Local Roots and The Beer Road Take a Fresh Look At Pilsners With Chaos Mountain’s Cross Czech Pilsner

Beer Golden to “straw-like yellow”, and clear as a bell.  Outwardly, a classic Pilsner might look and seem about as mild mannered as it gets.  A showcase for crispness and typically a champion for those noble hops (you remember those, right?), they seem well intentioned enough.  But somehow, under the weight of the last dozen massively Citra dry hopped IPAs, it’s also a style that can seem as if it’s relegated to sitting quietly in the craft beer back seat.  Although toying with them does happen, rarely – “Imperial” versions are fairly uncommon, and a few of us might remember the Stone (or even Devils Backbone) “Black Pilsner”.  For the most part, you likely think you know what to expect from the two major, by the book, classic versions:  Bohemian/Czech and German.

But do we really remember how good they can be?  Sure, for some, the style seems to be a little lacking in the street cred department.  The latest IPA “worthy” of travelling five states and waiting in line for three hours for may own that territory. But amid the endless numbers of home run hitting IPAs, a good Pilsner is the beer that keeps swinging away, hitting near .400 and reaching base with regularity.  So an honest look at the style just might reveal that their current reputation for being overly tame is, of course, more than a little unfair.  Well done versions are startlingly crisp, helping make them perhaps the classic heat wave reducing summer beer.  A typically low abv% makes them immensely crushable and a great session beer.  And for those who can appreciate the floral and sometimes spicy edged nature of the hops typically used in Pilsners, they can be a nice switch up from the citrusy or pine like varieties so common in IPA and Pales.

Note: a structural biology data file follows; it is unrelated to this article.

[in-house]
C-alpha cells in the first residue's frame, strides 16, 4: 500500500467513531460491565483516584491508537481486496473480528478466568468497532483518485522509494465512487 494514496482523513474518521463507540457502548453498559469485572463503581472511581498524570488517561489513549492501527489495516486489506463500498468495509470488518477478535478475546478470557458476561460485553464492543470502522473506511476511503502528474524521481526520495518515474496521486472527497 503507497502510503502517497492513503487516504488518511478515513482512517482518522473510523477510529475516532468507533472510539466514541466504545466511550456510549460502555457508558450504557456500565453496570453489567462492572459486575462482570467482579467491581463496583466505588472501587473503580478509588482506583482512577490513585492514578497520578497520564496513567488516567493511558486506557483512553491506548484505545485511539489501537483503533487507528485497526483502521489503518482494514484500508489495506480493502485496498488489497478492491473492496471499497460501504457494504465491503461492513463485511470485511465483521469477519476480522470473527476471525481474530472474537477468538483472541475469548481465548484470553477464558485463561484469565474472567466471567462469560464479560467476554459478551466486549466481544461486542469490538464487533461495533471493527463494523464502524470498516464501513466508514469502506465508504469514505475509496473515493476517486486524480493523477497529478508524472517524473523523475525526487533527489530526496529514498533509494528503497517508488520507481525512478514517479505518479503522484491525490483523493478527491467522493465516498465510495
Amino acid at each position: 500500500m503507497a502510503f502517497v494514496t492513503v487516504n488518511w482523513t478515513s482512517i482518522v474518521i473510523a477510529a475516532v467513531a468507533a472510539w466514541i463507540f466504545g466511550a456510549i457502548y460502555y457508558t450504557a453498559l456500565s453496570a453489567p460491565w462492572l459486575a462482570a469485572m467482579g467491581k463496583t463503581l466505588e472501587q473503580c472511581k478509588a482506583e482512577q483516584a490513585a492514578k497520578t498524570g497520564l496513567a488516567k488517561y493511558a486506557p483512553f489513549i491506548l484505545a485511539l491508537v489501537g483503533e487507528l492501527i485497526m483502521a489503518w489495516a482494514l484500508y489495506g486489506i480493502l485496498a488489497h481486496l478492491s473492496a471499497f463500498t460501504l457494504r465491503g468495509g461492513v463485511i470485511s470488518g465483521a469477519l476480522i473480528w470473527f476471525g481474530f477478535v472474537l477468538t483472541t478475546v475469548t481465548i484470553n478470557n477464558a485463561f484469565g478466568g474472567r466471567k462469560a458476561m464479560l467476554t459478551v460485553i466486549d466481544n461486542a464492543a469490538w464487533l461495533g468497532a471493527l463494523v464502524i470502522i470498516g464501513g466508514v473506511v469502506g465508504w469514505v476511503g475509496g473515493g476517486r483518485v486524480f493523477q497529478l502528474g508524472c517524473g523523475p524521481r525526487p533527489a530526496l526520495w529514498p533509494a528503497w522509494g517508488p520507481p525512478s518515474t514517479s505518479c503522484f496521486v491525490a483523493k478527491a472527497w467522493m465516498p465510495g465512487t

Chaos Mountain BrewingThis summer has seen a handful of new Czech style Pilsners pop up in the area.  Three Brothers (Harrisonburg) released their “Pilsnerd”, Hardywood (Richmond) their Bohemian Pils, and closer to Roanoke, Chaos Mountain has recently produced one of their own, “Cross Czech Pilsner”.  Previously available only at the brewery in nearby Callaway, it will make what will likely be its only appearance outside the brewery this weekend at Local Roots Restaurant.

Head Brewer Will Landry offered a couple tasting notes for the beer, noting that “a soft grain sweetness leads off the taste, fading to a crisp finish while not drying out”, adding that “it’s a great entry beer to craft”.

I’m betting that for many craft beer curious, it’s been a while since the last revisit of a good, solid Pilsner.  This weekend at Local Roots, make your way out, check out an example of what a hand crafted Pilsner can be, and look beyond that seemingly mild mannered, clear appearance.


~ by thebeerroad on September 11, 2014.

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